Python Set – What is a Set in Python?


How to Use the Python Set

In this tutorial, you'll learn what a set is in Python and how to use it. You'll learn how to create, copy, add, and remove elements from and to a set. And, you also learn how to count the number of items in the set.

What is a Set in Python?

In Python, a set is an unordered collection of unique elements, which cannot contain duplicate values.

Creating a Set in Python

A set created by surrounding objects with { } and separating the items with commas (,). 

Here is an example:

empty_set = { }
vegetables = {"Cabbage", "Lettuce", "Garlic", "Onion", "Asparagus", "Broccoli", "Carrot"}

The first line created an empty set, and the second line created a set of 7 elements.

Accessing Items

Since sets are unordered and unindexed, you can not access an individual item.

Adding Items

You can add a single item or more than one item at a time.

Add a Single Item

To add an item to a set, you use the add() method as follows:

set.add(item)

Let's take a look at an example:

vegetables = {"Cabbage", "Lettuce", "Garlic", "Onion", "Asparagus", "Broccoli", "Carrot"}
vegetables.add("Cauliflower")
print(vegetables)

Here, we've created a set named vegetables and then added element Cauliflower to it.

Output:

{'Lettuce', 'Onion', 'Garlic', 'Asparagus', 'Cauliflower', 'Cabbage', 'Carrot', 'Broccoli'}

Add Multiple Items

If you want to add more than one items at a time, you can use the update() method as follows:

set.update(another_set)

Here is an example:

vegetables = {"Cabbage", "Lettuce", "Garlic", "Onion", "Asparagus", "Broccoli", "Carrot"}
vegetables.update(["Cauliflower", "Okra", "Spinach", "Celery"])
print(vegetables)

Output:

{'Cauliflower', 'Carrot', 'Lettuce', 'Okra', 'Asparagus', 'Garlic', 'Celery', 'Broccoli', 'Spinach', 'Cabbage', 'Onion'}

Add an Item Already Exists

As mentioned above, since sets cannot contain duplicate values, if you add the duplicate element, nothing changes.

Here is an example:

vegetables = {"Cabbage", "Lettuce", "Garlic"}
vegetables.add("Cabbage")
print(vegetables)

Output:

{'Garlic', 'Lettuce', 'Cabbage'}

As you can see, nothing changes in the set.

Removing Items

To remove an item from a set, you can use the remove() method, or the discard() method.

Here is an example of using the remove() method:

vegetables = {"Cabbage", "Lettuce", "Garlic", "Onion", "Asparagus", "Broccoli", "Carrot", "Cauliflower"}
vegetables.remove("Cauliflower")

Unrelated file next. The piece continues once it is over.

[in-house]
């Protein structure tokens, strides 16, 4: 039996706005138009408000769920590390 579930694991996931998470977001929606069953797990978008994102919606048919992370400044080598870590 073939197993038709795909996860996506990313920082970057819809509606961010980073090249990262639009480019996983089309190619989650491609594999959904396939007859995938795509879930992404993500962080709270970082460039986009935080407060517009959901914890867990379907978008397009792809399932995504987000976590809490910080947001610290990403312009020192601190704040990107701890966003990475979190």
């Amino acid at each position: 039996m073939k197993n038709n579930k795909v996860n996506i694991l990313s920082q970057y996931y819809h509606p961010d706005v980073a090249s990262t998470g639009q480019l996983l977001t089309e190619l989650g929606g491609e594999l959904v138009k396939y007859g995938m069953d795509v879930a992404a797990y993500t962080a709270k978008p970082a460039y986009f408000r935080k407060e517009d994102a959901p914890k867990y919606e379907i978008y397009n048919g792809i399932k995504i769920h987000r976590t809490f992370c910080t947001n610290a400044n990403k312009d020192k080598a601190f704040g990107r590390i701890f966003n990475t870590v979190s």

vegetables.remove("Lettuce")
print(vegetables)

Result:

{'Cabbage', 'Carrot', 'Broccoli', 'Garlic', 'Asparagus', 'Onion'}

Deleting a Set

To delete a set, you can use the del keyword as follows:

del set

Here is an example:

students = {"Student A", "Student B", "Student C"}
del students
print (students) #this causes an error because students is no longer available!

Output:

NameError: name 'students' is not defined

Checking If an Item Exists

You can use the in keyword and IF statement to check if an item exists in a set.

Here is an example:

vegetables = {"Cabbage", "Lettuce", "Carrot", "Cauliflower", "Garlic", "Onion", "Asparagus", "Broccoli"}
if "Carrot" in vegetables:
print ("The item \"Carrot\" already exists!")
if "Chili Pepper" not in vegetables:
print ("The item \"Chili Pepper\" does not exist!")

Output:

The item "Carrot" already exists!
The item "Chili Pepper" does not exist!

If you want to check if an item doesn't exist in a set, you can use the in keyword and IF statement.

Iterating a Set

You can use the FOR loop statement to iterate over a set as illustrated in the following example:

students = {"Student A", "Student B", "Student C", "Student D", "Student E"}
for student in students:
print (student)

Result:

Student A
Student C
Student E
Student B
Student D

Length of a Set

To get the number of elements in a given set, you can use the len() function.

len(set)

Here is an example:

students = {"Student A", "Student B", "Student C", "Student D", "Student E"}
print("The number of items in a set is", len(students))

Output:

The number of items in a set is 5

Copying A Set in Python

To copy a set in Python, you use the set copy() method as follows:

new_set = old_set.copy()

Here is an example:

students = {"Student A", "Student B", "Student C", "Student D", "Student E"}
students_1 = students
students_2 = students.copy();
students.add("Student F")
print ("students_1:", students_1)
print ("students_2:", students_2)

Output:

students_1: {'Student E', 'Student F', 'Student C', 'Student D', 'Student A', 'Student B'}
students_2: {'Student E', 'Student D', 'Student A', 'Student B', 'Student C'}

In this tutorial, you've learned what a set is in Python and how to use it. You've learned to create, copy, add, and remove elements from and to a set. And, you also learn how to count the number of items in the tuple.

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